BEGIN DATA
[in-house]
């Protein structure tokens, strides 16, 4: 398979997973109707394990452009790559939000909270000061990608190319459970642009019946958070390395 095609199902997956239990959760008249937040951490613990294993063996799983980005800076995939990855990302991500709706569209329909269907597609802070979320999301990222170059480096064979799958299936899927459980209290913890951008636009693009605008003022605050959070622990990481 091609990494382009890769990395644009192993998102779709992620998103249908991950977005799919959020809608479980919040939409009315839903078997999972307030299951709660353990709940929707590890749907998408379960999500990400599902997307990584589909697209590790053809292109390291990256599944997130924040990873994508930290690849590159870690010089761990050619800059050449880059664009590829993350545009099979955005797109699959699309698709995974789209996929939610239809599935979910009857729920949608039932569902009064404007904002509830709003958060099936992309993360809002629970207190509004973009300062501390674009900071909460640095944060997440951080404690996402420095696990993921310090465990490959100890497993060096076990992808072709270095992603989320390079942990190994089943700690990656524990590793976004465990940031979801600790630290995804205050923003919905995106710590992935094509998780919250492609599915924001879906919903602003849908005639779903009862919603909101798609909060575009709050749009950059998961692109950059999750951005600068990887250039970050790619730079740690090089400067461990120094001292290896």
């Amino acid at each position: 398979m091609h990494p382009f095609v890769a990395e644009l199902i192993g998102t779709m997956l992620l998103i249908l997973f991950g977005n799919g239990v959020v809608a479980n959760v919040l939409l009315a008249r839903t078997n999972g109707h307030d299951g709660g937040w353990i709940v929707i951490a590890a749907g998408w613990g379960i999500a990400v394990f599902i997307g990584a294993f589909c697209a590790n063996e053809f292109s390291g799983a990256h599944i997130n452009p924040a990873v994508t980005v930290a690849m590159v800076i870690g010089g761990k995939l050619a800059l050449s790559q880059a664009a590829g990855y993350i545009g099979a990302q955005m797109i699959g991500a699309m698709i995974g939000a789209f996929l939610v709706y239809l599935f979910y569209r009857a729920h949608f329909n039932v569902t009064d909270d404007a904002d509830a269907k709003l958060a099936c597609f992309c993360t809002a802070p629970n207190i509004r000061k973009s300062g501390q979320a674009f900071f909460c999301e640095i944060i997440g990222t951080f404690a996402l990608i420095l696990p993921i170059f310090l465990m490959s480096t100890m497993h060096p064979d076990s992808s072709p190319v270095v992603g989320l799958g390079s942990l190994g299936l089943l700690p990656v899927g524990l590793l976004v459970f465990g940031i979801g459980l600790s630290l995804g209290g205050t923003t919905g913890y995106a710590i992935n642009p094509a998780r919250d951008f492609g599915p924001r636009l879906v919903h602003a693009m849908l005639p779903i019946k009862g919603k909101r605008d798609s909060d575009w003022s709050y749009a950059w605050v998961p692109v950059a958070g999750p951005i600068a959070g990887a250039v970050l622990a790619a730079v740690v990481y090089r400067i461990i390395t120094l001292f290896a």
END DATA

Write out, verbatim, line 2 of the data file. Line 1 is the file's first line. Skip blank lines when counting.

């Protein structure tokens, strides 16, 4: 398979997973109707394990452009790559939000909270000061990608190319459970642009019946958070390395 095609199902997956239990959760008249937040951490613990294993063996799983980005800076995939990855990302991500709706569209329909269907597609802070979320999301990222170059480096064979799958299936899927459980209290913890951008636009693009605008003022605050959070622990990481 091609990494382009890769990395644009192993998102779709992620998103249908991950977005799919959020809608479980919040939409009315839903078997999972307030299951709660353990709940929707590890749907998408379960999500990400599902997307990584589909697209590790053809292109390291990256599944997130924040990873994508930290690849590159870690010089761990050619800059050449880059664009590829993350545009099979955005797109699959699309698709995974789209996929939610239809599935979910009857729920949608039932569902009064404007904002509830709003958060099936992309993360809002629970207190509004973009300062501390674009900071909460640095944060997440951080404690996402420095696990993921310090465990490959100890497993060096076990992808072709270095992603989320390079942990190994089943700690990656524990590793976004465990940031979801600790630290995804205050923003919905995106710590992935094509998780919250492609599915924001879906919903602003849908005639779903009862919603909101798609909060575009709050749009950059998961692109950059999750951005600068990887250039970050790619730079740690090089400067461990120094001292290896």